- The Washington Times - Tuesday, March 11, 2003

Deteriorating efforts to control cocaine and heroin trafficking in Guatemala have discouraged U.S. drug agents, who say the Central American country has become a major transshipment point for illicit narcotics bound for the United States.
"Rampant corruption has made Guatemala an ideal choice for drug dealers looking to send cocaine and heroin north to the United States," said one key U.S. drug agent. "The traffickers are winning this battle, there's no question about that."
The agent, who asked not to be identified, said a half-dozen Guatemalan crime syndicates have joined forces with drug cartels in Colombia and Mexico to move illicit narcotics through the country, nearly unchallenged by the government's scandal-plagued anti-drug authorities.
Half of the cocaine coming into the United States annually is routed through Guatemala, the agent and other key U.S. officials said. The country also has become a major storage point for Colombian heroin bound for the United States.
"There's only one reason Guatemala has become a major player in the drug business, and that's widespread corruption throughout the anti-drug effort," said another U.S. drug agent.
The agents said more than 400 tons of cocaine are shipped annually through Central America to Mexico and then to the United States. Half of that is routed through Guatemala. Interdiction, they said, is nearly nonexistent because of "widespread corruption."
Much of the drugs are moved north along the Pan-American Highway, they said, although the use of "go-fast boats" and small aircraft has increased in the past several months.
Other shipments, they said, are sent in large containers on trucks and ships by traffickers aware of Guatemala's ineffective and corrupt interdiction efforts at its three major ports.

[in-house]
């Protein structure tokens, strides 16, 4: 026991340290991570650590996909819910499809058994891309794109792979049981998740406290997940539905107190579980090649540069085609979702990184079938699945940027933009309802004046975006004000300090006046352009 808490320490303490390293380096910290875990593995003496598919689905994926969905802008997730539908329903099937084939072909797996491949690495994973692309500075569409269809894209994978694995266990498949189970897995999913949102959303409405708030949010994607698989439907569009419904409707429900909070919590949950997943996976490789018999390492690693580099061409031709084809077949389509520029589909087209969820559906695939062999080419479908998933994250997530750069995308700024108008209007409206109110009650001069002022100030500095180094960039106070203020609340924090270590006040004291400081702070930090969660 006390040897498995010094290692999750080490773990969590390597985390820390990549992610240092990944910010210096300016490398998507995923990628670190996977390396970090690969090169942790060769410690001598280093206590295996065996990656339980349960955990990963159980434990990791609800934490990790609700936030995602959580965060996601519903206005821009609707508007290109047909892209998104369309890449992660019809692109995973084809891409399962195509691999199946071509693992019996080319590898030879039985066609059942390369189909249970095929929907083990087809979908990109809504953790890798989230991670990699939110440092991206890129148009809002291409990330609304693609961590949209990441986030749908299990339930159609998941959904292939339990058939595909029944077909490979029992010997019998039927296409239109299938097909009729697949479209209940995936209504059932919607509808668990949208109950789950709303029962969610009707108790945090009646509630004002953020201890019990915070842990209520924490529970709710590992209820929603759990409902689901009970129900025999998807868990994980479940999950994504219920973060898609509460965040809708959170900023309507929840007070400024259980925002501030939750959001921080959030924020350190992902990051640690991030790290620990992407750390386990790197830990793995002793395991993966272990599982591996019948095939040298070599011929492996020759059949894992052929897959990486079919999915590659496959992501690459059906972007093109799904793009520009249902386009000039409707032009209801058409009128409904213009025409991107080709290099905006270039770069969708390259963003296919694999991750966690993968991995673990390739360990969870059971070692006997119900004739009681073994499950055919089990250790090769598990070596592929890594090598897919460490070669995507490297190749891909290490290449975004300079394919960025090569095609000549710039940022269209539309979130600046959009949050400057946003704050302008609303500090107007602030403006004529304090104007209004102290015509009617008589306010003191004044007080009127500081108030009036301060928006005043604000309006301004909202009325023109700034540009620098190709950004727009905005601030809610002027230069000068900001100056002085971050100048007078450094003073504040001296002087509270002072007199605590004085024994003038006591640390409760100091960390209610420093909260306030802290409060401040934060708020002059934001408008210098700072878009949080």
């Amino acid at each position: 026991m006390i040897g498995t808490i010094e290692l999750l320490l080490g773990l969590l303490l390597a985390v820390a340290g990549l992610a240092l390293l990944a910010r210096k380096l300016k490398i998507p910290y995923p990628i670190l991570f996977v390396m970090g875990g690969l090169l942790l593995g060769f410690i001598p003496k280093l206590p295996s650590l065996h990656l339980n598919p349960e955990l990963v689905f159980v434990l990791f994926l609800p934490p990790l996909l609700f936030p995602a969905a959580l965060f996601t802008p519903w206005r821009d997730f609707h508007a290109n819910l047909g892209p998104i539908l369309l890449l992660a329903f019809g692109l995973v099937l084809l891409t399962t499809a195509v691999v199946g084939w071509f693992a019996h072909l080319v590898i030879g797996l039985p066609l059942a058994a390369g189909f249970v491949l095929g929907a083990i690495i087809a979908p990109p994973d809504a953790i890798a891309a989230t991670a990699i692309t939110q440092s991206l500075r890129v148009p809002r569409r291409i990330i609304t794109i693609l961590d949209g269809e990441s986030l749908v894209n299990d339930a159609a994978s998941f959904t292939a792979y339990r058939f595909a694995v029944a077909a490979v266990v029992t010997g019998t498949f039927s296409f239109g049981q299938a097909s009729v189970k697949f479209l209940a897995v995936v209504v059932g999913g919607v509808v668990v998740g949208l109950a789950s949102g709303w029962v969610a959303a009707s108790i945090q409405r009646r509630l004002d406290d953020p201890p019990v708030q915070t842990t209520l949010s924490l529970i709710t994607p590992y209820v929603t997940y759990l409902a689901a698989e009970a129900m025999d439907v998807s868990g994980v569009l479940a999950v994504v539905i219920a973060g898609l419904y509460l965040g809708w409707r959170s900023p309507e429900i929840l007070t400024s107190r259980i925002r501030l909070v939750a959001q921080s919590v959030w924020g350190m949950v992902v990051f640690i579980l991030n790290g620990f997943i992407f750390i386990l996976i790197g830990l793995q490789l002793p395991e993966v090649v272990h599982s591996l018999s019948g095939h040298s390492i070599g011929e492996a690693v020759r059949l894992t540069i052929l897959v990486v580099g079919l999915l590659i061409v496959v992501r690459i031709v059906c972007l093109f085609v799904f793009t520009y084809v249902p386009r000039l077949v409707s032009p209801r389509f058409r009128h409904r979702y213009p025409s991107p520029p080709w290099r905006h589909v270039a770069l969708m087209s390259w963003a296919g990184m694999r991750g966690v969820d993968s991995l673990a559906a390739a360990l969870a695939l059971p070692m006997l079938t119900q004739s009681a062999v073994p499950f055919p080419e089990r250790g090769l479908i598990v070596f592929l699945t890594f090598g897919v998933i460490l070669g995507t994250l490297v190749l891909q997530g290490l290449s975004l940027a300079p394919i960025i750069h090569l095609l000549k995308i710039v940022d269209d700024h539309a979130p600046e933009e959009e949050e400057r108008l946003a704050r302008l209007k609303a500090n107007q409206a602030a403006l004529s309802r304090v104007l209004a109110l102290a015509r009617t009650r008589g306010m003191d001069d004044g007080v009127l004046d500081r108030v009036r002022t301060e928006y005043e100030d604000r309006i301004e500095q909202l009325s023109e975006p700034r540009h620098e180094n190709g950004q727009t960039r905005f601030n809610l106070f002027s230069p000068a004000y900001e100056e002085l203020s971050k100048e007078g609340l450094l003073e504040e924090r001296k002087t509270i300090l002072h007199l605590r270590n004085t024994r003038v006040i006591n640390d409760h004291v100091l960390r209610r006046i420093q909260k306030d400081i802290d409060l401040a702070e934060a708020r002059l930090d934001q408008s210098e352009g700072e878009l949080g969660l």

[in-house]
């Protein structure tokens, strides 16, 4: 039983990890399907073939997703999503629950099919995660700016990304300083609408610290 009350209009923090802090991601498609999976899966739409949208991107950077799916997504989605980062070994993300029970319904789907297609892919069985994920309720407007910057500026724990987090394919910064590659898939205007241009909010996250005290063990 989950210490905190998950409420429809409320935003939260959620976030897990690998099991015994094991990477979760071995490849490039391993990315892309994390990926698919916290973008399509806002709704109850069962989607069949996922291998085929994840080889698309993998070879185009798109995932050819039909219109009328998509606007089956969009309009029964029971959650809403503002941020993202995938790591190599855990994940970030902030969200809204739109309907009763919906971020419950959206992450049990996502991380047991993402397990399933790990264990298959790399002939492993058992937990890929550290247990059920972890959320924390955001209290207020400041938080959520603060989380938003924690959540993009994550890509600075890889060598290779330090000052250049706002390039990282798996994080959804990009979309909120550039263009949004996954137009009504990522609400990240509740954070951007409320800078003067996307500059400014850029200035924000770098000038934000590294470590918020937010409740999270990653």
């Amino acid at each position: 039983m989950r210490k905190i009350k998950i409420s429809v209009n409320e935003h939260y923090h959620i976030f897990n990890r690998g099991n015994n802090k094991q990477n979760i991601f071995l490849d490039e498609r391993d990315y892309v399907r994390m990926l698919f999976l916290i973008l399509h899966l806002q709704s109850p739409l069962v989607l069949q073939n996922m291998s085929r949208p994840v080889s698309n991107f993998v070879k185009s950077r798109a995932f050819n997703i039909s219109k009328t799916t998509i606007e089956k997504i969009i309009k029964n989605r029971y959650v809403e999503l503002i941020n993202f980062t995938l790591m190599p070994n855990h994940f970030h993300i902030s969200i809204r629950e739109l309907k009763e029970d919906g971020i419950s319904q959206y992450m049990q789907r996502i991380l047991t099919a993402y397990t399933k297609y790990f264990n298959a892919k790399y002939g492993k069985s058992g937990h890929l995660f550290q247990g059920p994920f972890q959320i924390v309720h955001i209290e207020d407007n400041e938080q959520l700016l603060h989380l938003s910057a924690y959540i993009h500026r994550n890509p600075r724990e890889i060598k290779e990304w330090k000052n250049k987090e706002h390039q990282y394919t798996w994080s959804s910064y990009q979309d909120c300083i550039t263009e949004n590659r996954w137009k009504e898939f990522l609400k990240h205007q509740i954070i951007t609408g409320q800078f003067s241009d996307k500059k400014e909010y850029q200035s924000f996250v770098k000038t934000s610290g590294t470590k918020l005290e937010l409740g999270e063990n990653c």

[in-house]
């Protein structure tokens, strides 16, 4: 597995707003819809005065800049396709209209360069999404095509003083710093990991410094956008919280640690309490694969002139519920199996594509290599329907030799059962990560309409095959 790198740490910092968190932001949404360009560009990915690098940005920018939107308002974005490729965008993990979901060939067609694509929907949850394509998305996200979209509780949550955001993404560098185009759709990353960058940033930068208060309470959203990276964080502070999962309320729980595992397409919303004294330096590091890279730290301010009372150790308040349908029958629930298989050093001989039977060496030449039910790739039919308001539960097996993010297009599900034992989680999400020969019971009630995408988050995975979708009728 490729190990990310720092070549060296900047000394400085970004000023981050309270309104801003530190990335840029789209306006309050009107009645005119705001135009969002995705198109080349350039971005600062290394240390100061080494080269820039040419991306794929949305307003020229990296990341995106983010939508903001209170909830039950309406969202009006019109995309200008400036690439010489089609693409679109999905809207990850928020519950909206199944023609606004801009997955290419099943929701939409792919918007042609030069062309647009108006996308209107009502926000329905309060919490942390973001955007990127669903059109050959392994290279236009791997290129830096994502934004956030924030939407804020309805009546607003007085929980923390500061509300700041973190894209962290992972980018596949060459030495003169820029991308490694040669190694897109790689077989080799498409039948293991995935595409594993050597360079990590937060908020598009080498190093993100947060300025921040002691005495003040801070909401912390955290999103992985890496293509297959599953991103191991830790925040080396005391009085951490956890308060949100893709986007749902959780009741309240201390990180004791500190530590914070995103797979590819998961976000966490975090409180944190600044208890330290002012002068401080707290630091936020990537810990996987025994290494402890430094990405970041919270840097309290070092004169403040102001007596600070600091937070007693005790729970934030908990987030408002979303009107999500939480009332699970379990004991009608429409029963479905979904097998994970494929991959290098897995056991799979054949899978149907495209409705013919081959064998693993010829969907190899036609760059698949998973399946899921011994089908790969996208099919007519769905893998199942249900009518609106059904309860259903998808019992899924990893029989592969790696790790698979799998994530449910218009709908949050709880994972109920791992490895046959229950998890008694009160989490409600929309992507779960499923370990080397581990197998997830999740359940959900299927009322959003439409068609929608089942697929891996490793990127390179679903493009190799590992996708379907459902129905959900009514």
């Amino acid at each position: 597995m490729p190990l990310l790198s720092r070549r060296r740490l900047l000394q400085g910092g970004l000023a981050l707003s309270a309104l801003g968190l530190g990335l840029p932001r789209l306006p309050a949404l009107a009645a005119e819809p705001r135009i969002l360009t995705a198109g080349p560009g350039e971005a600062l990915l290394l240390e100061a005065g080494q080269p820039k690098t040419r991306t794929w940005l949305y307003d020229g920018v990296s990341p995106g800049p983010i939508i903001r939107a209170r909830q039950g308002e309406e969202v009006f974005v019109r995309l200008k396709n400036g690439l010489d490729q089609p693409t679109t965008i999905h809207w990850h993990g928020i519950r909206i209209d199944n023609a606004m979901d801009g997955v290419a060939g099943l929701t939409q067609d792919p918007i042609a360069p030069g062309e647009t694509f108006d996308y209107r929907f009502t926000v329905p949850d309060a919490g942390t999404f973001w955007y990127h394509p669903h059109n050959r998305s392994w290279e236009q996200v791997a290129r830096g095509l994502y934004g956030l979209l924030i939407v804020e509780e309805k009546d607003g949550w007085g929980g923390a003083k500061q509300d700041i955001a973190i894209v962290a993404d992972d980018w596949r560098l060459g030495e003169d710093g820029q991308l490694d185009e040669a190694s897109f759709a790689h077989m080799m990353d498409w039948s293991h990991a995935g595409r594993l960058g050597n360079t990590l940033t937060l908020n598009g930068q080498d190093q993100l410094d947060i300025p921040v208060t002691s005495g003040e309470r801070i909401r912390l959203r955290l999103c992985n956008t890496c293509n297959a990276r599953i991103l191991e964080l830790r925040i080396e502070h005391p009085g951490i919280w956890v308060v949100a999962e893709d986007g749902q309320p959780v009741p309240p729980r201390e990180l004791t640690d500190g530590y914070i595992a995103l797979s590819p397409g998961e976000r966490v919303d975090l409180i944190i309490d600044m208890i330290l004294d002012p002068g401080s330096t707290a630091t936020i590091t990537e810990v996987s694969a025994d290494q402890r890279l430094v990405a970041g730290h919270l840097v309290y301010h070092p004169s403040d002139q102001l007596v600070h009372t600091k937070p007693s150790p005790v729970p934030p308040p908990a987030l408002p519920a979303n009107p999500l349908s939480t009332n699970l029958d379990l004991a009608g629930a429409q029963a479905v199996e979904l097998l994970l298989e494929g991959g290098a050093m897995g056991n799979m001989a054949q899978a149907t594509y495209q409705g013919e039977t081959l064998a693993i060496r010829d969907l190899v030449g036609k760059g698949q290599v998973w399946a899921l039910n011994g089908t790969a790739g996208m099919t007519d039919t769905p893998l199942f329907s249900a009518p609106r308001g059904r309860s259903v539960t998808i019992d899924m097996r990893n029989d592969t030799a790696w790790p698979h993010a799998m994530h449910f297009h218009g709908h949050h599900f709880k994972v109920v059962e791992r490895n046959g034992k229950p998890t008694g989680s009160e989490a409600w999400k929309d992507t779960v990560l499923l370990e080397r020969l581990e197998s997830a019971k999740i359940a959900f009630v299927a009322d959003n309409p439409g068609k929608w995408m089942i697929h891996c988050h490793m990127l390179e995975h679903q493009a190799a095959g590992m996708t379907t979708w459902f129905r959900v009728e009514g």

The State Department, in a report released last week describing Guatemala as a major drug-transit country for South American cocaine and heroin en route to the United States, said large shipments regularly move through the country with "very little law enforcement intervention."
The report said cocaine seizures decreased by 40 percent last year, mainly because of widespread corruption, an acute lack of resources, poor leadership and frequent personnel turnover in law enforcement and other Guatemalan government agencies.
The State Department said Guatemala's National Civilian Police's Anti-Narcotics Operations Department stole more than double the amount of cocaine legally seized during the year, noting that the country's anti-narcotics police killed two villagers in an effort to steal 2,000 kilos of cocaine.
The anti-narcotics unit was eliminated in October, and the State Department said a newly created narcotics police unit has had limited success in combating drug trafficking. The new police unit has been responsive to U.S. training and technical assistance.
"Corruption has increased significantly in recent years and it is the number one obstacle to increasing the effectiveness of all [U.S. government programs] in Guatemala," the State Department report said. "There are frequent allegations of police, prosecutors and judges being corrupt.
"Hardly a week went by without another corruption scandal involving government officials. High levels of impunity and intimidation only exacerbate the corruption. Few high-level figures are ever charged or formally investigated for corruption and even fewer go to trial," the report said.
The State Department said the corruption and a stagnant economy will make it "very difficult for Guatemala to make serious inroads against narcotics trafficking in 2003" as the country prepares for national elections later this year.

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